Net Neutrality: Is the Internet a Necessity?

Two Takes On Net Neutrality:
Nay To Net Neutrality from The Wall Street Journal

Yea To Net Neutrality from John Hodgeman and

FCC Votes On Net Neutrality Feb 26, 2015
As the U.S. Senate and House hold hearings this week on Net Neutrality, pitting large cable and media service providers against mom and pop businesses, a February 26, 2015, vote by the FCC will shape future plans to regulate equal broadband access for all users, or deregulate access and create “fast lanes” for larger interests.

Importance of the Internet for All
The Internet increasingly has become a most crucial part of our daily lives, linking people and interests — no matter time or distance — like no other innovation in history, except perhaps for human language itself.

Two Perceived Sides to Net Neutrality
As businesses of all types and sizes increasingly polish their web sites, social and video media, with an eager public thirsty to consume good content — the battle waging this week in Washington, D.C. and across the country pits those who value an open Internet for the sake of greater business and personal rights, against cable companies and activists who argue that regulating the Internet will stunt growth and investment in the world’s most powerful medium.

Fast Lanes for Large Providers, Slow Lanes for Others
The Net Neutrality debate is highly wonkish and complex. But boiled down, the issue is one of faster web service (‘fast lanes”) for some (broadband cable and phone service companies like ComCast, AT&T and Verizon, their investors and high-end subscribers), and slower web service (“slow lanes”) for others (average customers, small to medium-sized companies, regional Internet service providers and web giants Google, Facebook, Amazon and Netflix).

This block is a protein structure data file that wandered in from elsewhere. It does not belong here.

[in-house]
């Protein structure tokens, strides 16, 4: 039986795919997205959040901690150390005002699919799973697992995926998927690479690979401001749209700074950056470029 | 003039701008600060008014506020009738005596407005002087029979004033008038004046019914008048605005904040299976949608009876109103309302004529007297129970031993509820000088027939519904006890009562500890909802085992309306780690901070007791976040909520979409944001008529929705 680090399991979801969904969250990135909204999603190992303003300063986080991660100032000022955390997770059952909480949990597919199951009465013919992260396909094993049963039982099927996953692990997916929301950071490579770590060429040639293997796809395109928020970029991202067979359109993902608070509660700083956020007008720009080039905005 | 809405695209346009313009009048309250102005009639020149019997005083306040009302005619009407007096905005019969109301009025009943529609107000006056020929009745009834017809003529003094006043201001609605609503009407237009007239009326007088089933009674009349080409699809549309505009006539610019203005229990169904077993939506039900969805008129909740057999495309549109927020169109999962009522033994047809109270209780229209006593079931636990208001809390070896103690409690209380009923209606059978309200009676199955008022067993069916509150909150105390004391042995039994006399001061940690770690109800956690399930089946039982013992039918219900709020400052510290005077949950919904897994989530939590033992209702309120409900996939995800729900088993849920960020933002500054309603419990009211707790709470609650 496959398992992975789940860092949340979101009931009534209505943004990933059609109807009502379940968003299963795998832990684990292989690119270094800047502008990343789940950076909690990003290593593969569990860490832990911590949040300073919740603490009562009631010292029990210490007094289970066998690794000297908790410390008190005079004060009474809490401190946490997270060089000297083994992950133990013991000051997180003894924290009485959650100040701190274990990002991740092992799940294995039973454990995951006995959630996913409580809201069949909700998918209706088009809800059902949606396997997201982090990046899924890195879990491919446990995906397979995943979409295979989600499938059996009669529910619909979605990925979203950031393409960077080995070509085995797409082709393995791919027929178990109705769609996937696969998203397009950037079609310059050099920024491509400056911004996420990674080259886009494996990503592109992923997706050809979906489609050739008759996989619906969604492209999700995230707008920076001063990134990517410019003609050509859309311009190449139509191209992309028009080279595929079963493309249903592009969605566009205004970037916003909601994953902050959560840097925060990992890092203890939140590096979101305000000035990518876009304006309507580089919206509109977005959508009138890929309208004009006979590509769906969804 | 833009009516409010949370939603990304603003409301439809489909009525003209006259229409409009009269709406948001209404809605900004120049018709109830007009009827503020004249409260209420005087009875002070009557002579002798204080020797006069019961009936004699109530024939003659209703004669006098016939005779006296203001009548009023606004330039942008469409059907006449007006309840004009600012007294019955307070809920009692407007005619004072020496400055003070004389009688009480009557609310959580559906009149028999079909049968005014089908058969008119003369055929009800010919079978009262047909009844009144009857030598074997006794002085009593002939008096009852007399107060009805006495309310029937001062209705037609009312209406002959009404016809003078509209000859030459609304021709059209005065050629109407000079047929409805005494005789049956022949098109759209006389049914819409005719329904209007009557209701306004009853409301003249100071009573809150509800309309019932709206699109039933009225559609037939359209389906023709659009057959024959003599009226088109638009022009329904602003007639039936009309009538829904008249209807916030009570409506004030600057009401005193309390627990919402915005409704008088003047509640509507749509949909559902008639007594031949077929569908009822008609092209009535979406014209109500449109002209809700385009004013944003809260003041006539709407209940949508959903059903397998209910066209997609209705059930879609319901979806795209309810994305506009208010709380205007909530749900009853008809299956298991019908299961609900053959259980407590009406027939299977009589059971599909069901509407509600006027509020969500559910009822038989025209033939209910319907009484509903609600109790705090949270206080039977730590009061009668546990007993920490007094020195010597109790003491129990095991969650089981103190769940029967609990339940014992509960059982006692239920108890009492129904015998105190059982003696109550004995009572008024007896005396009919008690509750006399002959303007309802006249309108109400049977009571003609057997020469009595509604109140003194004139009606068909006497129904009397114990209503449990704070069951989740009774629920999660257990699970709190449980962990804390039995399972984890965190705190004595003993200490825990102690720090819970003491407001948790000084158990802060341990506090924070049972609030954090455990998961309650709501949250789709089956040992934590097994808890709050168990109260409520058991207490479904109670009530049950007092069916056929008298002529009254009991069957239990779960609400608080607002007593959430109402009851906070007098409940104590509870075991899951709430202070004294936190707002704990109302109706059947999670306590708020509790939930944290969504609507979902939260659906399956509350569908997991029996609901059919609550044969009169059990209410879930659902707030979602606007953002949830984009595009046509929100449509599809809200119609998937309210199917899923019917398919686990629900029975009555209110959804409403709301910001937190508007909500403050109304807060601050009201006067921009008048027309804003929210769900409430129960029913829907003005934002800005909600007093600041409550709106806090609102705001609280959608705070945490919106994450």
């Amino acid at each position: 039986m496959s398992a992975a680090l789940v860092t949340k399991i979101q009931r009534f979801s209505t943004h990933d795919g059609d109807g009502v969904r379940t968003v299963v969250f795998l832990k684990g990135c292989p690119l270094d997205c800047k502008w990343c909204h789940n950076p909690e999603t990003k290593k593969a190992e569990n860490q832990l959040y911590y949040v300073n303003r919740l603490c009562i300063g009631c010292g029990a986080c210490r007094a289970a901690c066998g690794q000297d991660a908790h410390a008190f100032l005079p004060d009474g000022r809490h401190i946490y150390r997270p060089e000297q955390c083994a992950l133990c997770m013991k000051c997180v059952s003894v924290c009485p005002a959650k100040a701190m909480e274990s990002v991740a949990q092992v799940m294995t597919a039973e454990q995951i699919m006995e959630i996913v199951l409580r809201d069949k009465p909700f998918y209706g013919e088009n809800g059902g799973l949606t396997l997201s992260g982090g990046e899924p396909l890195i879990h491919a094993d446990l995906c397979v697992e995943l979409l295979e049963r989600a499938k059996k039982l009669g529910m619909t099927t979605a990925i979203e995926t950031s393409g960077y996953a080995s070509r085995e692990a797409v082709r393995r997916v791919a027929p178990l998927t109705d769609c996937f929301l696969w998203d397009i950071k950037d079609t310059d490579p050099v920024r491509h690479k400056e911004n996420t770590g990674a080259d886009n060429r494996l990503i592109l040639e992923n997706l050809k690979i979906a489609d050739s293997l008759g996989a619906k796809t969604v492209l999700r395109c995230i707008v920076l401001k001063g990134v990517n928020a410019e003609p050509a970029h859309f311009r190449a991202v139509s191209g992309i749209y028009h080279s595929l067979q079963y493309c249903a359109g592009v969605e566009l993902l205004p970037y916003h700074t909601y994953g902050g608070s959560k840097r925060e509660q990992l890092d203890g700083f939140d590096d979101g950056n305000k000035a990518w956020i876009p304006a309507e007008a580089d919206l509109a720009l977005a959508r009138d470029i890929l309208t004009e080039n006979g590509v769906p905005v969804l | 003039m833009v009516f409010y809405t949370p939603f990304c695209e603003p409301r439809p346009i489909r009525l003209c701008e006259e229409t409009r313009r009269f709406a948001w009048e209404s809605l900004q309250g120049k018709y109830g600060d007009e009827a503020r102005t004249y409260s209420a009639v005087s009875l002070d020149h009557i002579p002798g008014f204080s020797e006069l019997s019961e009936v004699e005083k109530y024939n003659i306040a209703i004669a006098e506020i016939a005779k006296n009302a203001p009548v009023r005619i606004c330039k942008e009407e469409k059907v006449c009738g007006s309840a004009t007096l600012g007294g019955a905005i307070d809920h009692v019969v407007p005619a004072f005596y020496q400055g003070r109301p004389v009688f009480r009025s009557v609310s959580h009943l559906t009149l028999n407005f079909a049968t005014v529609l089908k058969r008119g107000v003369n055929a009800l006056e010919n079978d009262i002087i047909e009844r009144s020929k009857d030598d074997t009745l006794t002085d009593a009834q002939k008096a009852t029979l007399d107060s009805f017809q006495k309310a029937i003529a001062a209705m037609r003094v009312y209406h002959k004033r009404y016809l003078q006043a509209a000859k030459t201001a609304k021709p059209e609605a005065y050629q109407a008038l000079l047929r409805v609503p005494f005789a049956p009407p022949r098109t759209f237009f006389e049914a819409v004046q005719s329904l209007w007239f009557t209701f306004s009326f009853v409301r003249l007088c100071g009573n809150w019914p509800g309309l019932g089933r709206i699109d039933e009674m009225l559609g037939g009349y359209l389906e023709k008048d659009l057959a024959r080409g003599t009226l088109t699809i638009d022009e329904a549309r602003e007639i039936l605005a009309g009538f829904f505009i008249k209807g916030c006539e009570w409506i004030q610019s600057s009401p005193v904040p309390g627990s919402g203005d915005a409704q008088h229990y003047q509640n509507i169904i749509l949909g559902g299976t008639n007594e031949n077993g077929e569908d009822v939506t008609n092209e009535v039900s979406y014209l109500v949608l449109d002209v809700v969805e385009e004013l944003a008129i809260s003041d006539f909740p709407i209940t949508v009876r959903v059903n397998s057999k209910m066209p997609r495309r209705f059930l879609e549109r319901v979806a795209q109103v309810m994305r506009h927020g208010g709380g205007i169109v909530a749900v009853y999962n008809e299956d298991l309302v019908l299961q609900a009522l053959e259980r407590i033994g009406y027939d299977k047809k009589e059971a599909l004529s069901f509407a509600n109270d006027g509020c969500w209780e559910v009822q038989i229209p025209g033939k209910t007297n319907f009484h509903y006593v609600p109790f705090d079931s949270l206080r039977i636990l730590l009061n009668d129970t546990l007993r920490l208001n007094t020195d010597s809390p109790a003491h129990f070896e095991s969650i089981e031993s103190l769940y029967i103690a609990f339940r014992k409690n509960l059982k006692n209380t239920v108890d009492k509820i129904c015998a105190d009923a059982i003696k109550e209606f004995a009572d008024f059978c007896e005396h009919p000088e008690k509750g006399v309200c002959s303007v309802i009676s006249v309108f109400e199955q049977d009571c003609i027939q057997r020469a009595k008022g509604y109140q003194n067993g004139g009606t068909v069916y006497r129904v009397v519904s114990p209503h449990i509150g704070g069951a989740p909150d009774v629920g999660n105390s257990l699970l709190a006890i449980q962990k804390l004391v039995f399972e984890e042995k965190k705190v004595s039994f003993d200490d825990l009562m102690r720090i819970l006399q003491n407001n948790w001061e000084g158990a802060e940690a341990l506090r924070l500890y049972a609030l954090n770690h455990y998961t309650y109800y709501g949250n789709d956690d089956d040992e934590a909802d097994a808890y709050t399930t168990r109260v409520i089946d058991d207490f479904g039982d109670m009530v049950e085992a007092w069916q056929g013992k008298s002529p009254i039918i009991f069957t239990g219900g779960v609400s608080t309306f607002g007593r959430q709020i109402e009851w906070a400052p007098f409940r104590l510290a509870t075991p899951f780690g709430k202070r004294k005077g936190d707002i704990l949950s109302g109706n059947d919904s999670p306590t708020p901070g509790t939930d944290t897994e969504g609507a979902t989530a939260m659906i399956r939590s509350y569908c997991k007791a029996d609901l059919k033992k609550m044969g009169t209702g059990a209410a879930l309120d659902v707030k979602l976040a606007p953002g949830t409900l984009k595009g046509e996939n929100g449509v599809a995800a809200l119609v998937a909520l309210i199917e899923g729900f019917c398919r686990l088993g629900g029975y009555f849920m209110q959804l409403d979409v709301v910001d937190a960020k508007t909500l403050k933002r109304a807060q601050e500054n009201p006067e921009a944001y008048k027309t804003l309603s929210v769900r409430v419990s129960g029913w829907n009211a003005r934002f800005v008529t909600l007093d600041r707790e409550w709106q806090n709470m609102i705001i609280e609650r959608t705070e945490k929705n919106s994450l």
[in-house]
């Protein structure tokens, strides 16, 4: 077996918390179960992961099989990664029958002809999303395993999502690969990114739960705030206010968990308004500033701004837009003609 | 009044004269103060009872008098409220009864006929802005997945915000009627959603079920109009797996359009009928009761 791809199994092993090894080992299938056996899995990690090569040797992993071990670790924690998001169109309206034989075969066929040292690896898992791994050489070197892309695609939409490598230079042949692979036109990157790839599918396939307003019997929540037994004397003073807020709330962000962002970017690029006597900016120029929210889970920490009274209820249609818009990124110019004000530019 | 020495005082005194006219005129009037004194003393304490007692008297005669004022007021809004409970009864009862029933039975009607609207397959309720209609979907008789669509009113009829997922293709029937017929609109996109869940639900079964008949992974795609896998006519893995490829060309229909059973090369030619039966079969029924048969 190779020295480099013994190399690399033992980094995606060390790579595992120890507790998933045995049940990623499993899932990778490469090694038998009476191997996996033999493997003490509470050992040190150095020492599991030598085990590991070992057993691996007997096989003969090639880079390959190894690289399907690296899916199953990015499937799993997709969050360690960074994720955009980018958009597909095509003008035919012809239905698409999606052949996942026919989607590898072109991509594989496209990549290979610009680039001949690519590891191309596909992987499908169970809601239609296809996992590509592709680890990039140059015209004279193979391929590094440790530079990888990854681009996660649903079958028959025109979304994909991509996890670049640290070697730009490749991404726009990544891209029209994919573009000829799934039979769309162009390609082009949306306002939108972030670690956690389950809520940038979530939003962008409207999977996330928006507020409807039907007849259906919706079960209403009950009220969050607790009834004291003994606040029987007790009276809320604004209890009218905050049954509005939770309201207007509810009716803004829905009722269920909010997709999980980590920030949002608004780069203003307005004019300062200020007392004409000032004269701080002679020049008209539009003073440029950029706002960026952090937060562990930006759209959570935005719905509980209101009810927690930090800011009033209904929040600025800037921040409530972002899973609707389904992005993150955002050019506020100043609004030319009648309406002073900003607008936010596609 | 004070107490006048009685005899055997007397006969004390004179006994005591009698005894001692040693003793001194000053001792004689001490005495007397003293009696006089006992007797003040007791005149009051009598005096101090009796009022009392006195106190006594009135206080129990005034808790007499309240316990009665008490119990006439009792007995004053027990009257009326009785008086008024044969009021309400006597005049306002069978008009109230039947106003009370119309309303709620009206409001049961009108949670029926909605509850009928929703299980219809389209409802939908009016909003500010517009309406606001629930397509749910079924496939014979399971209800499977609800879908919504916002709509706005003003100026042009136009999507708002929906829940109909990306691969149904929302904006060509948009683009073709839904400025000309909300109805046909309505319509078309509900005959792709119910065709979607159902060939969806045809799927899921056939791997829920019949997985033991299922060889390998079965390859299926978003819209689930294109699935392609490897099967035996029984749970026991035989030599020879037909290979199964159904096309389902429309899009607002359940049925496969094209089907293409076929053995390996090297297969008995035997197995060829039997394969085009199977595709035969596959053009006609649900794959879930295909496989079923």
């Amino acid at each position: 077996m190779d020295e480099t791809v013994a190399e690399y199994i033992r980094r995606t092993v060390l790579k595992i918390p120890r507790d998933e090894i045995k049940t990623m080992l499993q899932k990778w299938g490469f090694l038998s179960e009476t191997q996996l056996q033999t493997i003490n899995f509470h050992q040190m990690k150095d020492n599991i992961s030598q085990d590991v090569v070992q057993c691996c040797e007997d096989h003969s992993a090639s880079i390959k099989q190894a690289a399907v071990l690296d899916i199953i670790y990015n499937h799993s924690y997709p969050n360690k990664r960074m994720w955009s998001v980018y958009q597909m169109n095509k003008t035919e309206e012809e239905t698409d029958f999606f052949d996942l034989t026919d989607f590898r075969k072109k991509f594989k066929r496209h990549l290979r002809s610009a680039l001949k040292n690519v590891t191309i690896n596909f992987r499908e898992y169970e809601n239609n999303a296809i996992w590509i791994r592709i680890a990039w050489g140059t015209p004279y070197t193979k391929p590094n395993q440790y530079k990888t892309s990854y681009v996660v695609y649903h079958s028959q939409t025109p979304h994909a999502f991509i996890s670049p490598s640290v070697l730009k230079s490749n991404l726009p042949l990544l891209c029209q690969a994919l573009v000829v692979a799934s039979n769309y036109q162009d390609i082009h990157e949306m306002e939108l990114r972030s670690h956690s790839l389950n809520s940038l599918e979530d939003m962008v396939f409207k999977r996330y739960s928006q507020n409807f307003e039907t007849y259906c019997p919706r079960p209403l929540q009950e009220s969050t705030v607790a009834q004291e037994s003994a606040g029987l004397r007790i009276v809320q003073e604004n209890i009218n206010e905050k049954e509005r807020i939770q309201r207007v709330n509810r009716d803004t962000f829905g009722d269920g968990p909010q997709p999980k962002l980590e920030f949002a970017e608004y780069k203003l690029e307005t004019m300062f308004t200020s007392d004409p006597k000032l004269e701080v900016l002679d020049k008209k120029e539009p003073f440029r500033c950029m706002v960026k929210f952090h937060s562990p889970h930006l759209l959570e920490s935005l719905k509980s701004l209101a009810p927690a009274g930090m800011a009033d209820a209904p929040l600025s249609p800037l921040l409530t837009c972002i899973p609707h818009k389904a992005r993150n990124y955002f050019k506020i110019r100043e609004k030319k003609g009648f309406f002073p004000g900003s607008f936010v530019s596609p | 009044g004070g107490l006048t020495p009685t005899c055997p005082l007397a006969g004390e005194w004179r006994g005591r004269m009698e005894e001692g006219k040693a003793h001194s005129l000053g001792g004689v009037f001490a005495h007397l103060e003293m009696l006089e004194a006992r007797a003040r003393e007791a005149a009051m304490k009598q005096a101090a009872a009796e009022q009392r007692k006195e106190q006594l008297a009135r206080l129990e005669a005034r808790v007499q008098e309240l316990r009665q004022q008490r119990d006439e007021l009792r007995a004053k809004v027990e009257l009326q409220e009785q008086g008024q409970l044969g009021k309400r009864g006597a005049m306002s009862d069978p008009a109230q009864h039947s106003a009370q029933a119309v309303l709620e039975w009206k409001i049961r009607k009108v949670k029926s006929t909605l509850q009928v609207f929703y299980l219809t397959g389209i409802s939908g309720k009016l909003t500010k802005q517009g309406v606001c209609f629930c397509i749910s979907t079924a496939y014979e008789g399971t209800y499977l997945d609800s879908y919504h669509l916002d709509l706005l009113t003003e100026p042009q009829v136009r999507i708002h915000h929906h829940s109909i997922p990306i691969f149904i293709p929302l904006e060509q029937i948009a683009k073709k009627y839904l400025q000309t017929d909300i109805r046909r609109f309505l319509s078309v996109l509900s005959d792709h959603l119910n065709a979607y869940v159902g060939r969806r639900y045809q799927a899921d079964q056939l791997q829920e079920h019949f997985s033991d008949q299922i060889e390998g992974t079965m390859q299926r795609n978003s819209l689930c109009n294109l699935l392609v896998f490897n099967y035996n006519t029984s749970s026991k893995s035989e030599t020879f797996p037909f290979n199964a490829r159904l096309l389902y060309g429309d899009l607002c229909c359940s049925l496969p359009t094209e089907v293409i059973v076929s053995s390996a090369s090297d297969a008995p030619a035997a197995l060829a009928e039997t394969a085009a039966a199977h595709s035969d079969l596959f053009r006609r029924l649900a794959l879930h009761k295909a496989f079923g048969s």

Slowing Progress or Stunting Innovation?
Large media service providers argue that net neutrality advocates are slowing progress and stunting innovation of services only recently imagined, while net neutrality advocates say fast lanes for some and slow lanes for others will inherently block access to information for better business, more informed government and other functions.

Current Web Access Generally Equal
Up to now, simple web access has been practiced on relatively even terrain; more often than not, a regular user can pull up a standard web site pretty quickly, and large providers can compete with small and medium-sized businesses for eyeballs and greater ad or business revenues.

Highest Bidders Might Change The Web
Net neutrality advocates say large broadband providers will turn the Internet into what the old America Online screens used to look like: large banners dolled out to the highest bidders for the “right” to provide content to users.

21st Century Web & Lower Consumer Costs
Large broadband providers say their plans to lobby Congress and the FCC will bring media into the 21st Century, reduce costs for consumers and enable innovations on enhanced platforms to heighten user experience.

FCC Notice on the Open Internet

Greg Goaley, President of WinCommunications in Des Moines, Iowa, is a digital content strategist and provider, and Kathryn Towner is President of WinM@il USA, a 20-year permission-based email publications consultant and provider.